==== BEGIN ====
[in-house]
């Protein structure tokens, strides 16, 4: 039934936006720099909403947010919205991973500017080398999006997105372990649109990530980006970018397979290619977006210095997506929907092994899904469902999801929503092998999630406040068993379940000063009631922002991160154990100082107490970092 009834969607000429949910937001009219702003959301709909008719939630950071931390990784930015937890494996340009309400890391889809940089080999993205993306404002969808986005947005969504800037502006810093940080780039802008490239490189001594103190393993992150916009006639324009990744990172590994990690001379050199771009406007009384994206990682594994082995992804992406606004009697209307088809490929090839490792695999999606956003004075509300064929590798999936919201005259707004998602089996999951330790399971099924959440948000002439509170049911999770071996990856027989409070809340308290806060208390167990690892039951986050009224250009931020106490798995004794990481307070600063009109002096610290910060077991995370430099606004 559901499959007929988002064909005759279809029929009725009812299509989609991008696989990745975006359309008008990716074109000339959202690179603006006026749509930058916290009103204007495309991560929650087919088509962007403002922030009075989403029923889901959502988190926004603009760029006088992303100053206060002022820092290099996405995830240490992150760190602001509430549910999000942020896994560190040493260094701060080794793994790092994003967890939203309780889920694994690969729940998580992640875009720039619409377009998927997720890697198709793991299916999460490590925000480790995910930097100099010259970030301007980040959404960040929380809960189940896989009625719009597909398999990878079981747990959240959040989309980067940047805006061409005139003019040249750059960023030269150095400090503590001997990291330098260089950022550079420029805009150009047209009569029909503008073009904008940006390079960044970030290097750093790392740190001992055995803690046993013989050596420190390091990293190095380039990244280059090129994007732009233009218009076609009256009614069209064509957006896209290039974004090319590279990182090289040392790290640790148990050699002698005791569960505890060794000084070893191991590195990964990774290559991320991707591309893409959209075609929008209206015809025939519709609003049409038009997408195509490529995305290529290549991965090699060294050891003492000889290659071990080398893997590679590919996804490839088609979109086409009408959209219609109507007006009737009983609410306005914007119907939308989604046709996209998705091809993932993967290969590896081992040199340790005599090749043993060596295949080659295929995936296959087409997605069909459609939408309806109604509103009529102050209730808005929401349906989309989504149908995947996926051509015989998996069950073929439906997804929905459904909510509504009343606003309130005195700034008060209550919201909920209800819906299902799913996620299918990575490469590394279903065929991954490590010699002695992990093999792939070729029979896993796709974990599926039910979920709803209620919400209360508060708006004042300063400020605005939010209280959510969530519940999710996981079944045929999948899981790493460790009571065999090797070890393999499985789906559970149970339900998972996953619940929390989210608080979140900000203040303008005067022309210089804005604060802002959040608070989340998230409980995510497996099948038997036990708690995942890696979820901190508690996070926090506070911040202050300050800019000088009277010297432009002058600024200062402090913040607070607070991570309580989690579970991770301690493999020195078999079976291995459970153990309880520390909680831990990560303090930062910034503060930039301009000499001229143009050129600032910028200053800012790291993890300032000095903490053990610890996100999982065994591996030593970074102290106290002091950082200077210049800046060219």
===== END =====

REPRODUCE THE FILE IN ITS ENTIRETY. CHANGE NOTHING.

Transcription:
[in-house]
């Protein structure tokens, strides 16, 4: 039934936006720099909403947010919205991973500017080398999006997105372990649109990530980006970018397979290619977006210095997506929907092994899904469902999801929503092998999630406040068993379940000063009631922002991160154990100082107490970092 009834969607000429949910937001009219702003959301709909008719939630950071931390990784930015937890494996340009309400890391889809940089080999993205993306404002969808986005947005969504800037502006810093940080780039802008490239490189001594103190393993992150916009006639324009990744990172590994990690001379050199771009406007009384994206990682594994082995992804992406606004009697209307088809490929090839490792695999999606956003004075509300064929590798999936919201005259707004998602089996999951330790399971099924959440948000002439509170049911999770071996990856027989409070809340308290806060208390167990690892039951986050009224250009931020106490798995004794990481307070600063009109002096610290910060077991995370430099606004 559901499959007929988002064909005759279809029929009725009812299509989609991008696989990745975006359309008008990716074109000339959202690179603006006026749509930058916290009103204007495309991560929650087919088509962007403002922030009075989403029923889901959502988190926004603009760029006088992303100053206060002022820092290099996405995830240490992150760190602001509430549910999000942020896994560190040493260094701060080794793994790092994003967890939203309780889920694994690969729940998580992640875009720039619409377009998927997720890697198709793991299916999460490590925000480790995910930097100099010259970030301007980040959404960040929380809960189940896989009625719009597909398999990878079981747990959240959040989309980067940047805006061409005139003019040249750059960023030269150095400090503590001997990291330098260089950022550079420029805009150009047209009569029909503008073009904008940006390079960044970030290097750093790392740190001992055995803690046993013989050596420190390091990293190095380039990244280059090129994007732009233009218009076609009256009614069209064509957006896209290039974004090319590279990182090289040392790290640790148990050699002698005791569960505890060794000084070893191991590195990964990774290559991320991707591309893409959209075609929008209206015809025939519709609003049409038009997408195509490529995305290529290549991965090699060294050891003492000889290659071990080398893997590679590919996804490839088609979109086409009408959209219609109507007006009737009983609410306005914007119907939308989604046709996209998705091809993932993967290969590896081992040199340790005599090749043993060596295949080659295929995936296959087409997605069909459609939408309806109604509103009529102050209730808005929401349906989309989504149908995947996926051509015989998996069950073929439906997804929905459904909510509504009343606003309130005195700034008060209550919201909920209800819906299902799913996620299918990575490469590394279903065929991954490590010699002695992990093999792939070729029979896993796709974990599926039910979920709803209620919400209360508060708006004042300063400020605005939010209280959510969530519940999710996981079944045929999948899981790493460790009571065999090797070890393999499985789906559970149970339900998972996953619940929390989210608080979140900000203040303008005067022309210089804005604060802002959040608070989340998230409980995510497996099948038997036990708690995942890696979820901190508690996070926090506070911040202050300050800019000088009277010297432009002058600024200062402090913040607070607070991570309580989690579970991770301690493999020195078999079976291995459970153990309880520390909680831990990560303090930062910034503060930039301009000499001229143009050129600032910028200053800012790291993890300032000095903490053990610890996100999982065994591996030593970074102290106290002091950082200077210049800046060219």